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IN RE: the Matter of LARRY L. THOMPSON REVOCABLE TRUST, Larry L. Thompson Revocable Trust, Derek Thompson and Vicki Thompson Craver, Appellants, v. Deanna Thompson Stull, Appellee.
This is an appeal from the Montgomery Superior Court regarding the distribution of savings plan benefits accumulated by Larry L. Thompson (“Thompson”), who is now deceased. Thompson's children and the Larry L. Thompson Revocable Trust appeal the trial court's order of partial summary judgment concluding that Thompson's spouse, Deanna Stull (“Stull”), did not properly consent to a beneficiary designation as required under the Employee Retirement Income Security Act (“ERISA”). We restate their issue on appeal as whether ERISA permits a spouse's consent to a beneficiary designation to be witnessed or notarized after the plan participant's death. Concluding that Stull both manifested intent to consent to the designation and substantially complied with ERISA's consent requirements in having her signature witnessed, we reverse and remand for proceedings consistent with this opinion.
Facts and Procedural History
Thompson created the Larry L. Thompson Revocable Trust (the “Thompson Trust”) on November 6, 1991, appointing himself as the sole trustee. He then married Stull on November 30, 1996. At the time they were married, Thompson worked for R.R. Donnelley & Sons Company (“R.R. Donnelley”). He retired soon after in December 1996 and subsequently received a retirement package in the mail from R.R. Donnelley's office in Downers Grove, Illinois.
On December 26, 1996, Thompson executed an R.R. Donnelley employee savings program beneficiary election. He designated the Thompson Trust as the beneficiary of his employee savings plan accounts. The trust designated Stull along with Thompson's children from a previous relationship, Derek Thompson (“Derek”) and Vicki Thompson (“Vicki”), as co-successors. On the same day, Stull signed a “Consent to Beneficiary Designation” form at her and Thompson's home. On the first page of the consent form, Thompson had designated the Larry L. Thompson Revocable Trust as his beneficiary for both his Voluntary Savings Fund and Deferred Compensation Savings plan. On the second page of the consent form Stull signed the provision that stated:
I am aware that my spouse, Larry L. Thompson, has designated the above beneficiary under the Donnelley Employee Savings Program. I understand that as long as we remain married, I am entitled to be the beneficiary under this plan unless I consent to the above election, and that without my consent, any death benefits would be payable to me as surviving spouse.
Knowing that death benefits will be paid to the above named beneficiary and not to me, I consent to this beneficiary designation under the Donnelley Employee Savings Program.
Appellant's App. p. 95.
Stull alleges that she signed and dated the Consent to Beneficiary Designation form on December 26, 1996, “in exchange for the promise that she would be a one-third beneficiary of the [Thompson] Trust.” Br. of Appellee at 1. The space on the form providing for the signature of a plan witness or notary was left blank. Stull then personally packaged, sealed, and mailed the forms to the Des Plaines office of R.R. Donnelley. R.R. Donnelley never notified Thompson that there was a problem with the beneficiary designation forms.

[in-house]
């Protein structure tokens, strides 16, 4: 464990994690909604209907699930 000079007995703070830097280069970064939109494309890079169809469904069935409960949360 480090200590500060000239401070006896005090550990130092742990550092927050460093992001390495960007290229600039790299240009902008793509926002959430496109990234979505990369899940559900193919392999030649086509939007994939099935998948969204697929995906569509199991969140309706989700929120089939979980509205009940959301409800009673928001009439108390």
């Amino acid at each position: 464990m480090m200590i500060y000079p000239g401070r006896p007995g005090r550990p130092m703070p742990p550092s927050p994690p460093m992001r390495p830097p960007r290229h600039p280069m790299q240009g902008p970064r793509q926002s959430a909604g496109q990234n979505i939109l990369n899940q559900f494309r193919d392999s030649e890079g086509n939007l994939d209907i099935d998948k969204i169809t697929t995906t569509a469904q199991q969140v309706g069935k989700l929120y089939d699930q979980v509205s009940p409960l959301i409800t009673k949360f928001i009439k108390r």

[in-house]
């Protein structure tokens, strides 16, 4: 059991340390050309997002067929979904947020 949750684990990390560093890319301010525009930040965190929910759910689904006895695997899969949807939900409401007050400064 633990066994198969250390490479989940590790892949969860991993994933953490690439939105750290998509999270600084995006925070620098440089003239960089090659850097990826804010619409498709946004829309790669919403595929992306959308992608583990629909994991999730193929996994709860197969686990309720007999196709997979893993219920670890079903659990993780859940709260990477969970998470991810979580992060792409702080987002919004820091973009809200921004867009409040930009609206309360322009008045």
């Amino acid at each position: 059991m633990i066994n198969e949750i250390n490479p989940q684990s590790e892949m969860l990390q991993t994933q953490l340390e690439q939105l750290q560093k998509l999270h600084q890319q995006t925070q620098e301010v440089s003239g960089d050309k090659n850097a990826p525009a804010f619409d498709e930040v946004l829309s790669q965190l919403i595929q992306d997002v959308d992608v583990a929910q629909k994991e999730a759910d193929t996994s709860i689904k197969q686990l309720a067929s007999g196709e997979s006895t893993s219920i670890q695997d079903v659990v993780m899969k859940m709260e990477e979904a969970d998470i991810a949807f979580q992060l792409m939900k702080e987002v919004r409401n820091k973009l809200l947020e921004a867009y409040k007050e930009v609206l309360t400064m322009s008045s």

Thompson died on February 13, 1998. Upon his death, Derek and Vicki sought payment from the Thompson Trust. At this time, R.R. Donnelley realized that Stull's signature on the spouse's consent form had not been witnessed or notarized. The company contacted Stull and Derek and proposed that Kim Keeling (“Keeling”), a plan representative, witness a re-signing of Stull's waiver. On April 17, 1998, Stull acknowledged and verified her prior signature on the original consent waiver in the presence of Keeling. This meeting produced two separate documents. On the first document (“Exhibit 9”), after Stull acknowledged her signature on a copy of the original consent form, Keeling signed on the line designated for the “Plan Witness or Notary,” but she did not date her signature. On the second document (“Exhibit 8”), Stull's original signature and the date of December 26, 1996, are crossed out, and Stull resigned her name and dated it April 17, 1998. Below Stull's signature, Keeling also signed and dated the form April 17, 1998.1 Appellant's App. p. 95. After this meeting, R.R. Donnelley distributed the funds to the Thompson Trust.
On December 16, 1999, Stull filed a petition in equity to impose a trust, or in the alternative to set aside and revoke consent to transfer and to obtain repayment of funds against Derek, Vicki, and the Thompson Trust (collectively the “Trust”). Stull moved for partial summary judgment on March 2, 2002, alleging that her signature was not properly witnessed or notarized as required by ERISA. The trial court granted partial summary judgment on August 2, 2002.
The Trust filed a motion to set aside summary judgment and its own motion for summary judgment on August 8, 2003. A hearing was conducted on November 16, 2005, after which the trial court denied the Trust's motions. The trial court concluded that the failure of Thompson and the Trust to properly execute the necessary documents could not be cured after Thompson's death.
The Trust filed a motion to certify for interlocutory appeal and stay proceedings on December 20, 2005, which the trial court certified on January 16, 2006. We accepted jurisdiction of this interlocutory appeal on April 4, 2006, and the Trust filed its notice of appeal on April 18, 2006. Additional facts will be provided as necessary.
Standard of Review
Initially, we note that this is an interlocutory appeal from the trial court's order of summary judgment.